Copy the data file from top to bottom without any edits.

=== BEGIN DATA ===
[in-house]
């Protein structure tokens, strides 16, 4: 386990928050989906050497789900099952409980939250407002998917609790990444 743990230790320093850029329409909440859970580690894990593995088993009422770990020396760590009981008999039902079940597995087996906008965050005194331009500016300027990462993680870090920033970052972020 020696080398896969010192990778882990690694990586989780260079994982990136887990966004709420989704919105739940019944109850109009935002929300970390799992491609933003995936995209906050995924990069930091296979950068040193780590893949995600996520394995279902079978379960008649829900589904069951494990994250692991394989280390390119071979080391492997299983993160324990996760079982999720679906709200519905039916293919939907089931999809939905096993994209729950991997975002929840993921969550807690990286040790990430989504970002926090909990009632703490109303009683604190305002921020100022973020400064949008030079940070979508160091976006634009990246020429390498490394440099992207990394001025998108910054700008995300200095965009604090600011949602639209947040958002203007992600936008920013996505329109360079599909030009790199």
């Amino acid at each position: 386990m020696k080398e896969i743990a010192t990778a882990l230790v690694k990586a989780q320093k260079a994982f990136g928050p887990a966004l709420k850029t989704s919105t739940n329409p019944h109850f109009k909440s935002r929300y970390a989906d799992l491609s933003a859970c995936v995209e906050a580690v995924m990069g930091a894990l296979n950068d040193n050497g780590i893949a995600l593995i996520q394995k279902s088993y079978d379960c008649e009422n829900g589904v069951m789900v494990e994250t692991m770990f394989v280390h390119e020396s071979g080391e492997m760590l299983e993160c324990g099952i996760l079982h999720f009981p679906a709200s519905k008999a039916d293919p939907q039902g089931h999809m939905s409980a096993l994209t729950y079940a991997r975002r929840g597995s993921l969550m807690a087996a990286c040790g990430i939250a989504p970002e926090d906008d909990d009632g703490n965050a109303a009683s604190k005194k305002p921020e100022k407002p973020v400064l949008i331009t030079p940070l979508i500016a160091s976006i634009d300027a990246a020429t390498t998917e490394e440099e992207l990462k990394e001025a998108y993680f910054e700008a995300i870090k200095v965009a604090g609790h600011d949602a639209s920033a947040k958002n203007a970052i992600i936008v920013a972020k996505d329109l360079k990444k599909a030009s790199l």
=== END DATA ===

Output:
[in-house]
């Protein structure tokens, strides 16, 4: 386990928050989906050497789900099952409980939250407002998917609790990444 743990230790320093850029329409909440859970580690894990593995088993009422770990020396760590009981008999039902079940597995087996906008965050005194331009500016300027990462993680870090920033970052972020 020696080398896969010192990778882990690694990586989780260079994982990136887990966004709420989704919105739940019944109850109009935002929300970390799992491609933003995936995209906050995924990069930091296979950068040193780590893949995600996520394995279902079978379960008649829900589904069951494990994250692991394989280390390119071979080391492997299983993160324990996760079982999720679906709200519905039916293919939907089931999809939905096993994209729950991997975002929840993921969550807690990286040790990430989504970002926090909990009632703490109303009683604190305002921020100022973020400064949008030079940070979508160091976006634009990246020429390498490394440099992207990394001025998108910054700008995300200095965009604090600011949602639209947040958002203007992600936008920013996505329109360079599909030009790199």
């Amino acid at each position: 386990m020696k080398e896969i743990a010192t990778a882990l230790v690694k990586a989780q320093k260079a994982f990136g928050p887990a966004l709420k850029t989704s919105t739940n329409p019944h109850f109009k909440s935002r929300y970390a989906d799992l491609s933003a859970c995936v995209e906050a580690v995924m990069g930091a894990l296979n950068d040193n050497g780590i893949a995600l593995i996520q394995k279902s088993y079978d379960c008649e009422n829900g589904v069951m789900v494990e994250t692991m770990f394989v280390h390119e020396s071979g080391e492997m760590l299983e993160c324990g099952i996760l079982h999720f009981p679906a709200s519905k008999a039916d293919p939907q039902g089931h999809m939905s409980a096993l994209t729950y079940a991997r975002r929840g597995s993921l969550m807690a087996a990286c040790g990430i939250a989504p970002e926090d906008d909990d009632g703490n965050a109303a009683s604190k005194k305002p921020e100022k407002p973020v400064l949008i331009t030079p940070l979508i500016a160091s976006i634009d300027a990246a020429t390498t998917e490394e440099e992207l990462k990394e001025a998108y993680f910054e700008a995300i870090k200095v965009a604090g609790h600011d949602a639209s920033a947040k958002n203007a970052i992600i936008v920013a972020k996505d329109l360079k990444k599909a030009s790199l």